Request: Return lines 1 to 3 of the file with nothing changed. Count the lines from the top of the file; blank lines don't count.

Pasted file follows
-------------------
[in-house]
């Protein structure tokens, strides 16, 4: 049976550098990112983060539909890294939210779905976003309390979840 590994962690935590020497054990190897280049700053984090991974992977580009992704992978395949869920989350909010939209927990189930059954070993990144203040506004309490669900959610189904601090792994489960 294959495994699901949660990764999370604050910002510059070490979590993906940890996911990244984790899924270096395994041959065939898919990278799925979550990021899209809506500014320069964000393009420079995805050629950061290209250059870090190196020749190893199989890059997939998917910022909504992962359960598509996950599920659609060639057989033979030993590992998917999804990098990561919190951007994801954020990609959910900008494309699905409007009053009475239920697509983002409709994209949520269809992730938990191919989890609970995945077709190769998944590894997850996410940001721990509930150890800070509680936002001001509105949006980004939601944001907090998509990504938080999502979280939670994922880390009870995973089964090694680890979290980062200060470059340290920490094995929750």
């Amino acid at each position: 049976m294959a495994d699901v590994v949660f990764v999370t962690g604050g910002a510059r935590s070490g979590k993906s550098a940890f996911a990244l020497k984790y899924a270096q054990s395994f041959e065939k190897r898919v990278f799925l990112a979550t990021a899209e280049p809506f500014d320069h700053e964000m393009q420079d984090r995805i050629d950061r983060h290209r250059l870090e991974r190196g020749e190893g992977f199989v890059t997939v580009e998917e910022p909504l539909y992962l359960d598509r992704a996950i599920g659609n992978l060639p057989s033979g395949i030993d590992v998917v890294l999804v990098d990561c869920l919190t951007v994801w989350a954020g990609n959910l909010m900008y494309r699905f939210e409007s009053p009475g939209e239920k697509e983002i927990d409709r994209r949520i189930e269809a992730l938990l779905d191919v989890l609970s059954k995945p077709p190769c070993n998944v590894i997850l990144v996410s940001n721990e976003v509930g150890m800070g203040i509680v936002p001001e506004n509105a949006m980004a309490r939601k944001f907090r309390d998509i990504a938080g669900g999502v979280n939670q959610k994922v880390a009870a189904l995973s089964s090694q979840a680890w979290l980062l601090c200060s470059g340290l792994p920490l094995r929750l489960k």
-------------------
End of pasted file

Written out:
[in-house]
């Protein structure tokens, strides 16, 4: 049976550098990112983060539909890294939210779905976003309390979840 590994962690935590020497054990190897280049700053984090991974992977580009992704992978395949869920989350909010939209927990189930059954070993990144203040506004309490669900959610189904601090792994489960 294959495994699901949660990764999370604050910002510059070490979590993906940890996911990244984790899924270096395994041959065939898919990278799925979550990021899209809506500014320069964000393009420079995805050629950061290209250059870090190196020749190893199989890059997939998917910022909504992962359960598509996950599920659609060639057989033979030993590992998917999804990098990561919190951007994801954020990609959910900008494309699905409007009053009475239920697509983002409709994209949520269809992730938990191919989890609970995945077709190769998944590894997850996410940001721990509930150890800070509680936002001001509105949006980004939601944001907090998509990504938080999502979280939670994922880390009870995973089964090694680890979290980062200060470059340290920490094995929750």
């Amino acid at each position: 049976m294959a495994d699901v590994v949660f990764v999370t962690g604050g910002a510059r935590s070490g979590k993906s550098a940890f996911a990244l020497k984790y899924a270096q054990s395994f041959e065939k190897r898919v990278f799925l990112a979550t990021a899209e280049p809506f500014d320069h700053e964000m393009q420079d984090r995805i050629d950061r983060h290209r250059l870090e991974r190196g020749e190893g992977f199989v890059t997939v580009e998917e910022p909504l539909y992962l359960d598509r992704a996950i599920g659609n992978l060639p057989s033979g395949i030993d590992v998917v890294l999804v990098d990561c869920l919190t951007v994801w989350a954020g990609n959910l909010m900008y494309r699905f939210e409007s009053p009475g939209e239920k697509e983002i927990d409709r994209r949520i189930e269809a992730l938990l779905d191919v989890l609970s059954k995945p077709p190769c070993n998944v590894i997850l990144v996410s940001n721990e976003v509930g150890m800070g203040i509680v936002p001001e506004n509105a949006m980004a309490r939601k944001f907090r309390d998509i990504a938080g669900g999502v979280n939670q959610k994922v880390a009870a189904l995973s089964s090694q979840a680890w979290l980062l601090c200060s470059g340290l792994p920490l094995r929750l489960k």